18 November 2008
A specialised team investigating concerns raised by Rosebery residents about their health and living environment is to be expanded.
The Director of Public Health, Dr Roscoe Taylor, and Warren Jones, the Director of Tasmania's Environment Protection Authority said the expansion was considered appropriate in light of new complaints raised by residents from a third Rosebery property on Friday.
Dr Taylor said the project team would continue to include representatives from Public Health and the EPA, but would have the ability to draw on the knowledge of independent experts in the appropriate fields.
"My new Deputy Director of Public Health, Dr Chrissie Pickin, has been charged with leading the project team," Dr Taylor said.
"I want to stress that we continue to agree with residents that they need a thorough health assessment, and we intend to continue to work with them on a way forward.
"My advice relating to the heavy metal blood test results of the original residents who raised the concerns remains sound - that is that we should not just assume that environmental sources of contaminants such as heavy metals are necessarily responsible for existing health problems.
"However, additional blood tests and soil test results received from residents of another Rosebery property also mean that further investigation is warranted.
"It is important for newer residents in the Rosebery area to know that monitoring of heavy metals such as lead in the community has been carried out over a number of years on the West Coast.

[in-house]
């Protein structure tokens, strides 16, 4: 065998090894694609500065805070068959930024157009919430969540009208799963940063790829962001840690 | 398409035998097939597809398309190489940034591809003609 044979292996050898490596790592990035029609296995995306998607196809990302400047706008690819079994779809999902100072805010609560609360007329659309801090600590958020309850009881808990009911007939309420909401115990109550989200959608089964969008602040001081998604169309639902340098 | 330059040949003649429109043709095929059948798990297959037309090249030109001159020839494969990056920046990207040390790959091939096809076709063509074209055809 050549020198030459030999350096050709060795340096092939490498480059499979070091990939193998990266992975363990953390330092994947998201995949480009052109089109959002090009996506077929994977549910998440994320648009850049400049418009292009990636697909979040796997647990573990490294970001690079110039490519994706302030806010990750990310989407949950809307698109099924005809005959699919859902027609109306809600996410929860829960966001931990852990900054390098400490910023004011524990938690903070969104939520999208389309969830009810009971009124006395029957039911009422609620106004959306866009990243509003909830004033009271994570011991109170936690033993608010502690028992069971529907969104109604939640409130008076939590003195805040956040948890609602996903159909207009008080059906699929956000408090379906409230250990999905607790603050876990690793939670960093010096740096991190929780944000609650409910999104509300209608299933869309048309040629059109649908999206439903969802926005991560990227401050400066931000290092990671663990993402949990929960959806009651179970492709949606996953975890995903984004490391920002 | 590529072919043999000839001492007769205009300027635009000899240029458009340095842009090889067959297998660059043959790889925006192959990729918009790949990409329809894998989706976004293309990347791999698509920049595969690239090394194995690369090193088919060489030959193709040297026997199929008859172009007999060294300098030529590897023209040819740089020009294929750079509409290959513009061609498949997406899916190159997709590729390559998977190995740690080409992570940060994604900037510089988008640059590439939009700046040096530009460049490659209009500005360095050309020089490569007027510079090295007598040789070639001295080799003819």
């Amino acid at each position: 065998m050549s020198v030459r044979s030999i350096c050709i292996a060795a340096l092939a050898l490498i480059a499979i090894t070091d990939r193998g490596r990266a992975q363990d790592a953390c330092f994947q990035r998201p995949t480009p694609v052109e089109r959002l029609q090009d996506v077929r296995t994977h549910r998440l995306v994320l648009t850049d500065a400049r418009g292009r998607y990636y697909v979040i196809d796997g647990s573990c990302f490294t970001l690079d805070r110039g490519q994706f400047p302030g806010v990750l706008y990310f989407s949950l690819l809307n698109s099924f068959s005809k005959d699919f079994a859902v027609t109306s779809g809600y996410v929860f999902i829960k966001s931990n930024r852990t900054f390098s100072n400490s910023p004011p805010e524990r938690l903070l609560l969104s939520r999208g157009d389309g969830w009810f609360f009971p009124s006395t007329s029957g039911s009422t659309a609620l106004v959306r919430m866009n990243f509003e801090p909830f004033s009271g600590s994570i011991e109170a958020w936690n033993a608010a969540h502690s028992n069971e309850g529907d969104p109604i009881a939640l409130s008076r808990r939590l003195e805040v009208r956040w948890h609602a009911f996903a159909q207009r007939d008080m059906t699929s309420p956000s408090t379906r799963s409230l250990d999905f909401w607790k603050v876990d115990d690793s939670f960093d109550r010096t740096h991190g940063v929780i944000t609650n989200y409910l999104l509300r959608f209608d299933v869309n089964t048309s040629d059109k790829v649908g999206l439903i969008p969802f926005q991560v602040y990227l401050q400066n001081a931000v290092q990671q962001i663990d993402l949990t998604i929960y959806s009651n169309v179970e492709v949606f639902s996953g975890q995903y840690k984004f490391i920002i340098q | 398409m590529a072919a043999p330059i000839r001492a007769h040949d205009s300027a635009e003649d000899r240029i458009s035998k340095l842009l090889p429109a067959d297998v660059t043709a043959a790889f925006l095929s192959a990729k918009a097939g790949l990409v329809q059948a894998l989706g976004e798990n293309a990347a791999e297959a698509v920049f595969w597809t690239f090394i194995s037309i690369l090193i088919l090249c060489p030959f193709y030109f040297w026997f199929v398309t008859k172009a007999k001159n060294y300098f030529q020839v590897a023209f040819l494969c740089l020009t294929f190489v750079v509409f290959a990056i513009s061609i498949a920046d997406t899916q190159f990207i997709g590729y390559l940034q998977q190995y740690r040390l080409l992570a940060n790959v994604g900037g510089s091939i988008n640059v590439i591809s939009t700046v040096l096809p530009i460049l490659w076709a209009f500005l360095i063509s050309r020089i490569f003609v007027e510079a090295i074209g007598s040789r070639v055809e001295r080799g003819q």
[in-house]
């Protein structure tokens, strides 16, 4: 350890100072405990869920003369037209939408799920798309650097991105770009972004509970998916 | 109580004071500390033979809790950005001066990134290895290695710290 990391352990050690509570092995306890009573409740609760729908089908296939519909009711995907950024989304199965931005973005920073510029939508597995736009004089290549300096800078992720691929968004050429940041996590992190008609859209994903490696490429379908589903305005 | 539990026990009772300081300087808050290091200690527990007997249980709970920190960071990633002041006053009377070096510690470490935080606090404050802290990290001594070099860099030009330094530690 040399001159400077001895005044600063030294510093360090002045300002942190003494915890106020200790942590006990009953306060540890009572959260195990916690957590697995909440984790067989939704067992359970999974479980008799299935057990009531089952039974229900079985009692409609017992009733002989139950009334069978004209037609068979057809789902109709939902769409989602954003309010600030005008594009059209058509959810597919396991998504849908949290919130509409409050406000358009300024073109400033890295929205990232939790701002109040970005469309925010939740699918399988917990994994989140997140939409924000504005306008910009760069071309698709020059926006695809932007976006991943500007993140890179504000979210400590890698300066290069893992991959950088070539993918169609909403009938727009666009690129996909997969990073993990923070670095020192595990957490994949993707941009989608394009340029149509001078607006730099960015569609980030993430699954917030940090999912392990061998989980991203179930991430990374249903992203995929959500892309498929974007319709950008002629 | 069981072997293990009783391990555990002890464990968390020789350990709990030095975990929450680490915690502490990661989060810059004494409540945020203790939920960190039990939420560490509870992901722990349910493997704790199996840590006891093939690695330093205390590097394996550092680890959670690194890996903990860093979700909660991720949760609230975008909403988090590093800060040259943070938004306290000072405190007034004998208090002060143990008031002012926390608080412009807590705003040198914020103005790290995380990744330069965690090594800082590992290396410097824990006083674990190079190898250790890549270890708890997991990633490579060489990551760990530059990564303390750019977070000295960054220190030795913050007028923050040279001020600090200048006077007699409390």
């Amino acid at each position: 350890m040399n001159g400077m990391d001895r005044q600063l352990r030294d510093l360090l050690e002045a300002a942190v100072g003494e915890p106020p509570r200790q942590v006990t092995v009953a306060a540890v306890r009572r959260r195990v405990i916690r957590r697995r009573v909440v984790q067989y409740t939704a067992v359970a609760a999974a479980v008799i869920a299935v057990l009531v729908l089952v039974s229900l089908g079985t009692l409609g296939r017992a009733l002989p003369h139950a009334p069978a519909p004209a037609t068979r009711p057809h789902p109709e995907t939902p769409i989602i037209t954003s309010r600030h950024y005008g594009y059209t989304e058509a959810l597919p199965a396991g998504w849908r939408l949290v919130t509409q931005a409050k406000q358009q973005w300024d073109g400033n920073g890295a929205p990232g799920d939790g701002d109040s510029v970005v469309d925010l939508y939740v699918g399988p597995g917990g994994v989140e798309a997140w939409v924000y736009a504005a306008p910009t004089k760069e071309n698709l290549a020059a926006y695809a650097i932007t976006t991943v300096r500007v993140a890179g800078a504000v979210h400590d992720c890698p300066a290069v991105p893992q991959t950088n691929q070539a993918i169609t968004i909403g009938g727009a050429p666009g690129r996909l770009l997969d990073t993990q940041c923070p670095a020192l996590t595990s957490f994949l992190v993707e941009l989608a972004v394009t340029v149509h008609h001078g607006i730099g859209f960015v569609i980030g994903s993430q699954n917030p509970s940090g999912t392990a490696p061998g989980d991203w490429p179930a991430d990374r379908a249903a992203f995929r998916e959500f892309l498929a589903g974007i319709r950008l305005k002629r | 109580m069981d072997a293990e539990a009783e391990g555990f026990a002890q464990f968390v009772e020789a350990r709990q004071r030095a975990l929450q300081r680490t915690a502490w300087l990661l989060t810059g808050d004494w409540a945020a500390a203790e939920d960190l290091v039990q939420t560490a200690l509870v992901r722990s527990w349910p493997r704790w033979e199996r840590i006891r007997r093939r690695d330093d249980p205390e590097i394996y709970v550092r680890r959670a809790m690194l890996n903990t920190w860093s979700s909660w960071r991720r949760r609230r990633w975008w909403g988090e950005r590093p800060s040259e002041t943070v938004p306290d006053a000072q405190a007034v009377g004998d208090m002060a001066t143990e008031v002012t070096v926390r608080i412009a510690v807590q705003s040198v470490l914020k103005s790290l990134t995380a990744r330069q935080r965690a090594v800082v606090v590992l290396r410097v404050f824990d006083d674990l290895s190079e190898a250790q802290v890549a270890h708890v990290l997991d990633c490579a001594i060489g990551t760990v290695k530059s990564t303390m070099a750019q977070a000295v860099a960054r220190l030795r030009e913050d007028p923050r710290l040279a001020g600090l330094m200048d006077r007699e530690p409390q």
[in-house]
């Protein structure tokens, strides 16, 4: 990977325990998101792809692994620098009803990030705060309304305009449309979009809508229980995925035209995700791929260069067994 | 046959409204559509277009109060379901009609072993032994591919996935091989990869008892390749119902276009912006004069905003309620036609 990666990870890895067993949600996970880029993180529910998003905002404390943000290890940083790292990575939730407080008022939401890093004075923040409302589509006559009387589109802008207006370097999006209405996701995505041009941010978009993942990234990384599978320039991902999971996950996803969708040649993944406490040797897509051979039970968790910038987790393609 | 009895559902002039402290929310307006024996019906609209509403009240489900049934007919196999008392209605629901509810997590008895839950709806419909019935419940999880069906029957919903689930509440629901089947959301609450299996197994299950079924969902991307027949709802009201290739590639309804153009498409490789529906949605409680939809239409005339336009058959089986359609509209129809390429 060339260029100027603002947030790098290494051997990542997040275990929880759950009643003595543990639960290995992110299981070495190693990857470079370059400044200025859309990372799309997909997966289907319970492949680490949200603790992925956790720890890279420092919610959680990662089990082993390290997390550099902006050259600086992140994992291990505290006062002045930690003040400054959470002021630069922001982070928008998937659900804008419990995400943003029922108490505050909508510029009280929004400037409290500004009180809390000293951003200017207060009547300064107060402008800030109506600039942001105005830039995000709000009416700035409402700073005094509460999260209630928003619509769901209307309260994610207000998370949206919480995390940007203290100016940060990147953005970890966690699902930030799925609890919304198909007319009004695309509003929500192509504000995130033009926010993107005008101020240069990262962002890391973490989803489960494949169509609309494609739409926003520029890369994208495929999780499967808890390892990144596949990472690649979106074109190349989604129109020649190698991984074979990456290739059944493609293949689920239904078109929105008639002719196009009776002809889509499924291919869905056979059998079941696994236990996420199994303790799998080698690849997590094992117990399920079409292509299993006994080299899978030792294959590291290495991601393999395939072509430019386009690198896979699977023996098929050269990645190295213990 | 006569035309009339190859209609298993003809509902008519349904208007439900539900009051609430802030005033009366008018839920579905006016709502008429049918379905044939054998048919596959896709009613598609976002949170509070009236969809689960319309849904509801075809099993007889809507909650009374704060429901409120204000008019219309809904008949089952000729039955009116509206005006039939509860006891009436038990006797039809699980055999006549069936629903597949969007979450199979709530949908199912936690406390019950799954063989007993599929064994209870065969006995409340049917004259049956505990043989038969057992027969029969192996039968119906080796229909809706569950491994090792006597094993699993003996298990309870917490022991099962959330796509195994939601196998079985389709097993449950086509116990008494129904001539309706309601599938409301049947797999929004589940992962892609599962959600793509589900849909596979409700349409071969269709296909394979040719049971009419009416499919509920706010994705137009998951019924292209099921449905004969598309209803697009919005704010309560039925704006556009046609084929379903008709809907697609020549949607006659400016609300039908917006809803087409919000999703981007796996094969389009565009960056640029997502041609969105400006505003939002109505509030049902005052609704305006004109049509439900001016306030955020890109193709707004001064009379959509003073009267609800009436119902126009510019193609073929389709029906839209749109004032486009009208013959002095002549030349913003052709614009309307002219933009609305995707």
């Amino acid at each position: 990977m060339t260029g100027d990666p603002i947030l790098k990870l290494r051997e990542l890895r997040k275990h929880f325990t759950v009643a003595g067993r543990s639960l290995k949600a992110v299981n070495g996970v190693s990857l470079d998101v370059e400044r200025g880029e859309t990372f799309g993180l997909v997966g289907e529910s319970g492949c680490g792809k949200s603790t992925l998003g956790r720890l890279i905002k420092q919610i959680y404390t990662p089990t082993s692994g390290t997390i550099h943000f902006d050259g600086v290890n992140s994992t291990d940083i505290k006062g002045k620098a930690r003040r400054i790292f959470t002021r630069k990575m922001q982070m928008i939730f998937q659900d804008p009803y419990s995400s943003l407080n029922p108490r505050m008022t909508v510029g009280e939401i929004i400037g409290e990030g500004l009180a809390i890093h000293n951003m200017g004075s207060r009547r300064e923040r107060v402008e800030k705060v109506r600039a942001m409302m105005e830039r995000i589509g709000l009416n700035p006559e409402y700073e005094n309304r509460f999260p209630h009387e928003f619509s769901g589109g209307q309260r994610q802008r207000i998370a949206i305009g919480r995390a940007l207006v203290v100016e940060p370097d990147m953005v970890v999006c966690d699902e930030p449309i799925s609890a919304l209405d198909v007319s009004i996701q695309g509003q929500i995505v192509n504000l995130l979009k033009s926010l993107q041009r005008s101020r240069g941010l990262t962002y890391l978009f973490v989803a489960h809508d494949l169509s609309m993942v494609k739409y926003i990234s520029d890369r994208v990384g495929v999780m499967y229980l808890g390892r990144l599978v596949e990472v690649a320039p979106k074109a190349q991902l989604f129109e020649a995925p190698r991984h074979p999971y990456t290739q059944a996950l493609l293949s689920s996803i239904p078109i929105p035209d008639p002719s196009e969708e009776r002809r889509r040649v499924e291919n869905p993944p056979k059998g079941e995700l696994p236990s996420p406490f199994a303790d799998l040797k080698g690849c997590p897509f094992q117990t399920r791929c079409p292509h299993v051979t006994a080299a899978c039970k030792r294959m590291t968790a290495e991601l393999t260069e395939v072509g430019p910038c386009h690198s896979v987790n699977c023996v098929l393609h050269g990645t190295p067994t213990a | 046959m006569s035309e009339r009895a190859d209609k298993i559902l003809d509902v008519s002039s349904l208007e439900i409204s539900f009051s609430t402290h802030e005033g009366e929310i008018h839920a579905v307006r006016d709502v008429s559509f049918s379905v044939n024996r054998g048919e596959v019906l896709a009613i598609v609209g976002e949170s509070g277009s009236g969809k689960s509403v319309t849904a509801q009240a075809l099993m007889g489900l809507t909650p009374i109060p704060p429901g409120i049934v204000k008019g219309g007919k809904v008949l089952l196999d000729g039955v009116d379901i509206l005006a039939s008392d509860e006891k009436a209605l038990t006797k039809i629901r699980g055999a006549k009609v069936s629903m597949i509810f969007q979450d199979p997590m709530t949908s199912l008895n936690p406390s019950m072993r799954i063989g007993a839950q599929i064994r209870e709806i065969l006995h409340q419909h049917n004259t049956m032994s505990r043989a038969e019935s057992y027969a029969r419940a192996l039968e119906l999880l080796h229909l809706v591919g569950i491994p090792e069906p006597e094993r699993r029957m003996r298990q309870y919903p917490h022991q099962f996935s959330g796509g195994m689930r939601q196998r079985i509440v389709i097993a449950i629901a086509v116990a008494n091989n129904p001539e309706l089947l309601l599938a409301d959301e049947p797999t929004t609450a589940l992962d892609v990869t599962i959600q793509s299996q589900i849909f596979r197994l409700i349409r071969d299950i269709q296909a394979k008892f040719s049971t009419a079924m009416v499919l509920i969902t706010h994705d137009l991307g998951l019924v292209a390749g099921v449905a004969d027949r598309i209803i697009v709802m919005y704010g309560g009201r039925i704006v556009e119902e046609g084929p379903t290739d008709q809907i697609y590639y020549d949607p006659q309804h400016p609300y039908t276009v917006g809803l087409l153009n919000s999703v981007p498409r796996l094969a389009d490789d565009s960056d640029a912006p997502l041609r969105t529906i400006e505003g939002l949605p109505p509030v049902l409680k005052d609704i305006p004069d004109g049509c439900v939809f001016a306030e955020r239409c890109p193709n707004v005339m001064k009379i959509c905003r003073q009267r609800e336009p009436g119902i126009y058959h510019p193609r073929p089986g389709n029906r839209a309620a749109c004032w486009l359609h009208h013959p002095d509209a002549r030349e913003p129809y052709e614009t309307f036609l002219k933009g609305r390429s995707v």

"For example the Menzies Centre studies in 1992, 1994, 1997 and 1999 showed average blood lead concentrations in children that were quite acceptable by national standards.
"Similarly, smaller studies by Oz Minerals in 2007 and again in 2008 found reassuringly low results. All these surveys will help to inform the action we take now," Dr Taylor said.
The Director of the EPA, Warren Jones, said further soil tests would be conducted in the affected residents' yards.
"The testing is expected to begin later this week and will also take place in a number of public areas to give a clearer picture of heavy metal profiles in the area and guide any further action," Mr Jones said.
Additional expert input will also be sought from a consultant toxicologist and other experts will be called in as required.
Dr Taylor said that an offer had been extended to the residents who raised the original concerns to travel to the Launceston General Hospital for necessary health testing.
"We are able to house these residents in a patient accommodation facility in Launceston while this occurs, giving the local council time to start remediation work on the properties.
"This plan requires the consent of the residents involved and we are currently in discussions with them on the way forward but I would strongly recommend that they take up the offer to investigate their health concerns thoroughly," Dr Taylor said.